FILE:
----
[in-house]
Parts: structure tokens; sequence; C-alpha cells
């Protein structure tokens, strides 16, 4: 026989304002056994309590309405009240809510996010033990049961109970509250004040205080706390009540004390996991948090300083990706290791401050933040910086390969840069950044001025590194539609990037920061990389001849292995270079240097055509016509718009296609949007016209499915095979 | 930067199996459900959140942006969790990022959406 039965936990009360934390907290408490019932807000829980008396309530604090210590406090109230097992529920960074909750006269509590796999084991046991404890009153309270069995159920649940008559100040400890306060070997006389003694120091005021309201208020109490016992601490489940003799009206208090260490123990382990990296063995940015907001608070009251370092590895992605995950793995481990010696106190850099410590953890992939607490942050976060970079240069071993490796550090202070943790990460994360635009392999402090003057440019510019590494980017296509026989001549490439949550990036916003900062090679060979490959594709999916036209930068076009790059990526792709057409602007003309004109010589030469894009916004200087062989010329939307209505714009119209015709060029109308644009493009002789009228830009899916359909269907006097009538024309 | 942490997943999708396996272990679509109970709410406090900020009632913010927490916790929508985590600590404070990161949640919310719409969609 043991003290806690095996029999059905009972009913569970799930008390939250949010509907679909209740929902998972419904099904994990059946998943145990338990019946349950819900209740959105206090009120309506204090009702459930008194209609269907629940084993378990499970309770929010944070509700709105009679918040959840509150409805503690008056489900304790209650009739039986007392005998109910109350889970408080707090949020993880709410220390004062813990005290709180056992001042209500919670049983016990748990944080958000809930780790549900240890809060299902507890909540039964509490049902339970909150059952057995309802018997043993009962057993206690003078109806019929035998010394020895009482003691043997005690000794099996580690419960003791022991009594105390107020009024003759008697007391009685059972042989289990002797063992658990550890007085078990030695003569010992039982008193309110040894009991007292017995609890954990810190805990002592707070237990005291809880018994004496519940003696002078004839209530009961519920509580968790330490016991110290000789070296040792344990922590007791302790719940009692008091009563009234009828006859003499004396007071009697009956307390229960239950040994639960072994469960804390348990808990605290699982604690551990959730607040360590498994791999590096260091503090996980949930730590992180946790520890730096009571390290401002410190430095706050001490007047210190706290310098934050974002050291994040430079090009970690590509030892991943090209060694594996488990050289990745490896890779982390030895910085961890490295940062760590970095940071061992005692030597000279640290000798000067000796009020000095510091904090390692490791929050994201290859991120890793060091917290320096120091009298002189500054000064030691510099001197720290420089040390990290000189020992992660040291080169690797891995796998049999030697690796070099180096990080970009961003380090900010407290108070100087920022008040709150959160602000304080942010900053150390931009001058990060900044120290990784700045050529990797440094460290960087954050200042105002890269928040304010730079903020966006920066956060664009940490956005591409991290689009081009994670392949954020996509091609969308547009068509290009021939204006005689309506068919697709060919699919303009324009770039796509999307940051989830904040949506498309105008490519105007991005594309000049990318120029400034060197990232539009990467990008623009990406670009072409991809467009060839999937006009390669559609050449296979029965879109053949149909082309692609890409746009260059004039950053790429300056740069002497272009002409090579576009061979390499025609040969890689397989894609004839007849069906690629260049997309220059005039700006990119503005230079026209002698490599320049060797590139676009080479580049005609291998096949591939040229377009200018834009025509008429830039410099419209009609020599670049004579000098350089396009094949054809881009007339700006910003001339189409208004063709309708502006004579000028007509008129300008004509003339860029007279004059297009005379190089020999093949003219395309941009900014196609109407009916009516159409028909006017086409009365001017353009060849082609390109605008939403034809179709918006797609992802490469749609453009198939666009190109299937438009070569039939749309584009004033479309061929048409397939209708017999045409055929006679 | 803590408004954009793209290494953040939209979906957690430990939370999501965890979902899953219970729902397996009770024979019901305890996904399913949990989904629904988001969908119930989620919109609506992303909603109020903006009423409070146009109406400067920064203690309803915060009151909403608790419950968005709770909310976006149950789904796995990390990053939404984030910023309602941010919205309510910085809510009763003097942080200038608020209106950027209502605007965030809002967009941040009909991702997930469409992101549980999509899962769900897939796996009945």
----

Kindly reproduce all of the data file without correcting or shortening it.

[in-house]
Parts: structure tokens; sequence; C-alpha cells
């Protein structure tokens, strides 16, 4: 026989304002056994309590309405009240809510996010033990049961109970509250004040205080706390009540004390996991948090300083990706290791401050933040910086390969840069950044001025590194539609990037920061990389001849292995270079240097055509016509718009296609949007016209499915095979 | 930067199996459900959140942006969790990022959406 039965936990009360934390907290408490019932807000829980008396309530604090210590406090109230097992529920960074909750006269509590796999084991046991404890009153309270069995159920649940008559100040400890306060070997006389003694120091005021309201208020109490016992601490489940003799009206208090260490123990382990990296063995940015907001608070009251370092590895992605995950793995481990010696106190850099410590953890992939607490942050976060970079240069071993490796550090202070943790990460994360635009392999402090003057440019510019590494980017296509026989001549490439949550990036916003900062090679060979490959594709999916036209930068076009790059990526792709057409602007003309004109010589030469894009916004200087062989010329939307209505714009119209015709060029109308644009493009002789009228830009899916359909269907006097009538024309 | 942490997943999708396996272990679509109970709410406090900020009632913010927490916790929508985590600590404070990161949640919310719409969609 043991003290806690095996029999059905009972009913569970799930008390939250949010509907679909209740929902998972419904099904994990059946998943145990338990019946349950819900209740959105206090009120309506204090009702459930008194209609269907629940084993378990499970309770929010944070509700709105009679918040959840509150409805503690008056489900304790209650009739039986007392005998109910109350889970408080707090949020993880709410220390004062813990005290709180056992001042209500919670049983016990748990944080958000809930780790549900240890809060299902507890909540039964509490049902339970909150059952057995309802018997043993009962057993206690003078109806019929035998010394020895009482003691043997005690000794099996580690419960003791022991009594105390107020009024003759008697007391009685059972042989289990002797063992658990550890007085078990030695003569010992039982008193309110040894009991007292017995609890954990810190805990002592707070237990005291809880018994004496519940003696002078004839209530009961519920509580968790330490016991110290000789070296040792344990922590007791302790719940009692008091009563009234009828006859003499004396007071009697009956307390229960239950040994639960072994469960804390348990808990605290699982604690551990959730607040360590498994791999590096260091503090996980949930730590992180946790520890730096009571390290401002410190430095706050001490007047210190706290310098934050974002050291994040430079090009970690590509030892991943090209060694594996488990050289990745490896890779982390030895910085961890490295940062760590970095940071061992005692030597000279640290000798000067000796009020000095510091904090390692490791929050994201290859991120890793060091917290320096120091009298002189500054000064030691510099001197720290420089040390990290000189020992992660040291080169690797891995796998049999030697690796070099180096990080970009961003380090900010407290108070100087920022008040709150959160602000304080942010900053150390931009001058990060900044120290990784700045050529990797440094460290960087954050200042105002890269928040304010730079903020966006920066956060664009940490956005591409991290689009081009994670392949954020996509091609969308547009068509290009021939204006005689309506068919697709060919699919303009324009770039796509999307940051989830904040949506498309105008490519105007991005594309000049990318120029400034060197990232539009990467990008623009990406670009072409991809467009060839999937006009390669559609050449296979029965879109053949149909082309692609890409746009260059004039950053790429300056740069002497272009002409090579576009061979390499025609040969890689397989894609004839007849069906690629260049997309220059005039700006990119503005230079026209002698490599320049060797590139676009080479580049005609291998096949591939040229377009200018834009025509008429830039410099419209009609020599670049004579000098350089396009094949054809881009007339700006910003001339189409208004063709309708502006004579000028007509008129300008004509003339860029007279004059297009005379190089020999093949003219395309941009900014196609109407009916009516159409028909006017086409009365001017353009060849082609390109605008939403034809179709918006797609992802490469749609453009198939666009190109299937438009070569039939749309584009004033479309061929048409397939209708017999045409055929006679 | 803590408004954009793209290494953040939209979906957690430990939370999501965890979902899953219970729902397996009770024979019901305890996904399913949990989904629904988001969908119930989620919109609506992303909603109020903006009423409070146009109406400067920064203690309803915060009151909403608790419950968005709770909310976006149950789904796995990390990053939404984030910023309602941010919205309510910085809510009763003097942080200038608020209106950027209502605007965030809002967009941040009909991702997930469409992101549980999509899962769900897939796996009945």